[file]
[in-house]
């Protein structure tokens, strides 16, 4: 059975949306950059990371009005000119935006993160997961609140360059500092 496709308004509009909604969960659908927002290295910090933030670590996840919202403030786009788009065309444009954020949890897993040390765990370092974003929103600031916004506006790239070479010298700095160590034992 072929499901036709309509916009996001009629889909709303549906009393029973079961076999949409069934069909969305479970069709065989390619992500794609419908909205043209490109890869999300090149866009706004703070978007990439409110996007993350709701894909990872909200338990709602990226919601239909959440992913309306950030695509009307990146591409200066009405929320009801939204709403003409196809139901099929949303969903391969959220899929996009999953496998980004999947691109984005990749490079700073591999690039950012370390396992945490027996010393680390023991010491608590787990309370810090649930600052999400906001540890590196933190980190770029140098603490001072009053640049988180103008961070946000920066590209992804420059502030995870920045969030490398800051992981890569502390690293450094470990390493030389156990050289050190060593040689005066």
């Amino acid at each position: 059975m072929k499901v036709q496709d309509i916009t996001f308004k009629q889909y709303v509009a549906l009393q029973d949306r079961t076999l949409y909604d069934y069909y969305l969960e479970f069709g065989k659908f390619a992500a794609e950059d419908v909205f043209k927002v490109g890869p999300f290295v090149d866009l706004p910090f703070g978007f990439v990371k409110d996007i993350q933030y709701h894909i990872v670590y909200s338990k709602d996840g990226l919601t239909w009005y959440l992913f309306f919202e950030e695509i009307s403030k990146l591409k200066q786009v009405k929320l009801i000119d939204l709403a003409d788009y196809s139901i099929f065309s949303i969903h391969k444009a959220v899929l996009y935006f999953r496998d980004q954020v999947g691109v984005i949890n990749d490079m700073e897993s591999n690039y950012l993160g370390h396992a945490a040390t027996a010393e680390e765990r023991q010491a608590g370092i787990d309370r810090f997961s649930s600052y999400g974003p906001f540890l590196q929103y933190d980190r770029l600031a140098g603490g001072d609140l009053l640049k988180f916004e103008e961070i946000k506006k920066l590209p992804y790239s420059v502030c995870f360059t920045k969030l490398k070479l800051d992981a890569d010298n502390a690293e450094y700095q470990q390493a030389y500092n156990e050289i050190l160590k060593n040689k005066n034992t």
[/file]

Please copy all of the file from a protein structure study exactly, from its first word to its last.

[in-house]
């Protein structure tokens, strides 16, 4: 059975949306950059990371009005000119935006993160997961609140360059500092 496709308004509009909604969960659908927002290295910090933030670590996840919202403030786009788009065309444009954020949890897993040390765990370092974003929103600031916004506006790239070479010298700095160590034992 072929499901036709309509916009996001009629889909709303549906009393029973079961076999949409069934069909969305479970069709065989390619992500794609419908909205043209490109890869999300090149866009706004703070978007990439409110996007993350709701894909990872909200338990709602990226919601239909959440992913309306950030695509009307990146591409200066009405929320009801939204709403003409196809139901099929949303969903391969959220899929996009999953496998980004999947691109984005990749490079700073591999690039950012370390396992945490027996010393680390023991010491608590787990309370810090649930600052999400906001540890590196933190980190770029140098603490001072009053640049988180103008961070946000920066590209992804420059502030995870920045969030490398800051992981890569502390690293450094470990390493030389156990050289050190060593040689005066």
């Amino acid at each position: 059975m072929k499901v036709q496709d309509i916009t996001f308004k009629q889909y709303v509009a549906l009393q029973d949306r079961t076999l949409y909604d069934y069909y969305l969960e479970f069709g065989k659908f390619a992500a794609e950059d419908v909205f043209k927002v490109g890869p999300f290295v090149d866009l706004p910090f703070g978007f990439v990371k409110d996007i993350q933030y709701h894909i990872v670590y909200s338990k709602d996840g990226l919601t239909w009005y959440l992913f309306f919202e950030e695509i009307s403030k990146l591409k200066q786009v009405k929320l009801i000119d939204l709403a003409d788009y196809s139901i099929f065309s949303i969903h391969k444009a959220v899929l996009y935006f999953r496998d980004q954020v999947g691109v984005i949890n990749d490079m700073e897993s591999n690039y950012l993160g370390h396992a945490a040390t027996a010393e680390e765990r023991q010491a608590g370092i787990d309370r810090f997961s649930s600052y999400g974003p906001f540890l590196q929103y933190d980190r770029l600031a140098g603490g001072d609140l009053l640049k988180f916004e103008e961070i946000k506006k920066l590209p992804y790239s420059v502030c995870f360059t920045k969030l490398k070479l800051d992981a890569d010298n502390a690293e450094y700095q470990q390493a030389y500092n156990e050289i050190l160590k060593n040689k005066n034992t």